Still, we make plans. I see no contradiction between making plans and making the most of the unexpected. The operant word here is “make”: “to bring into existence by shaping or changing material, combining parts, etc.” That’s what we do. We make.

Thursday, May 9, 2019

Squirrel Feeder

            Anyone who is paying attention knows that today’s world is filled with challenges. Global warming threatens the natural world and human civilization itself. Tornadoes and flooding abound. Plastics in various forms are pervading our water, the air we breathe, and the food we eat. We have measles and the opioid epidemic. Plane crashes. North Korea is testing missiles, ISIS is active, and hatred seems to be worldwide, including in our nation’s capital. With all these challenges (and more) looming, I have decided to focus on one that is more or less under my control: how to keep squirrels out of our bird feeders.

            The problem is complex. We want to feed the birds, and we also want to preserve our trees – from which the squirrels can easily drop onto our feeders. We also want to give Kim clear shots to photograph birds on the trees, so the feeders can’t block the trees our woodpeckers are picturesquely destroying. Kim does not like to photograph birds on the feeders, as that compromises the look and feel of “nature photography.”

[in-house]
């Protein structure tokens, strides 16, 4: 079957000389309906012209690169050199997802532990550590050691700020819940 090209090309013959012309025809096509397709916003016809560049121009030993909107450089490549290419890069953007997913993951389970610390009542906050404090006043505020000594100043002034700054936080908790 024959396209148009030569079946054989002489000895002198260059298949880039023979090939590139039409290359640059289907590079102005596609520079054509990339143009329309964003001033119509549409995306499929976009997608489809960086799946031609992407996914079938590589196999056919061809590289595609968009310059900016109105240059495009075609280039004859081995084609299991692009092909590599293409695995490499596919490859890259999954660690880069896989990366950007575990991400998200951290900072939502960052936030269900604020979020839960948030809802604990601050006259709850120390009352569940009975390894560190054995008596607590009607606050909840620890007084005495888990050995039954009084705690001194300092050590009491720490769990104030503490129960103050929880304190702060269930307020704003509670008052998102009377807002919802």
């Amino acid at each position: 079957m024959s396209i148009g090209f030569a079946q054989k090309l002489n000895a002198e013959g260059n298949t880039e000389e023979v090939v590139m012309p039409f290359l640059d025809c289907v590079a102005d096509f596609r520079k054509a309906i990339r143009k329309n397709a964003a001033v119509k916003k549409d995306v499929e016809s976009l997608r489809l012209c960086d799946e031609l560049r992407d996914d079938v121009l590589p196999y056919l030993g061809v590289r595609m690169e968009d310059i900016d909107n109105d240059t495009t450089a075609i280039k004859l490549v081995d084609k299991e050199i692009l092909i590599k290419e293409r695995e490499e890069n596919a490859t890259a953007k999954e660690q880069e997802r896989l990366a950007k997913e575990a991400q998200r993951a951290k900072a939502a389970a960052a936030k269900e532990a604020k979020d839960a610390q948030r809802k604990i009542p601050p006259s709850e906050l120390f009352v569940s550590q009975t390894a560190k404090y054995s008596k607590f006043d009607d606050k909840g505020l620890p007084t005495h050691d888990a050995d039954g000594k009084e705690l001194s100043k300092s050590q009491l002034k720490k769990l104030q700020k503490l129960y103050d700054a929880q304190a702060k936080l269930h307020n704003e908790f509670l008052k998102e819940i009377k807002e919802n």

Trial-and-error seems like the best approach. I tried to outthink our squirrels, with no success. How big is a squirrel’s brain, anyway? And how many of them have college degrees? So having failed at analyzing the geometry of feeders-trees-camera-squirrels, I have ended up moving our feeders about two dozen times. Doing so involves partially unloading the feeders, unscrewing the pole from the ground, checking the view from the porch that Kim has converted to a heated photographer’s blind, screwing the pole into the recently unfrozen dirt, getting it perfectly vertical, reloading the seeds, and then retreating to watch how the squirrels deal with the new placement.

            We have tried other approaches than feeder relocation. We attached metal skirts to prevent squirrels from climbing up the poles, and this is a success, but this does not help prevent their leaping or parachuting from above.

Waiting to leap down onto the feeder

Success! or Failure!
            At one of our previous homes we tried getting birdseed with pepper in it that the birds didn’t notice or mind, and that worked for a few days until the squirrels became rather fond of it. Then I got a slingshot to fire pebbles at them, but I never came close to hitting one, and I feared collateral damage to the neighborhood.

            We had a neighbor in Gainesville who devised a good method of squirrel-proofing his feeders. He was a professor of electrical engineering, and he wired his feeder so he could throw a switch from his kitchen window to send a shock to the feeder. He was successful, I think, but it struck me as a bit sadistic. I believe his wife made him put a stop to it.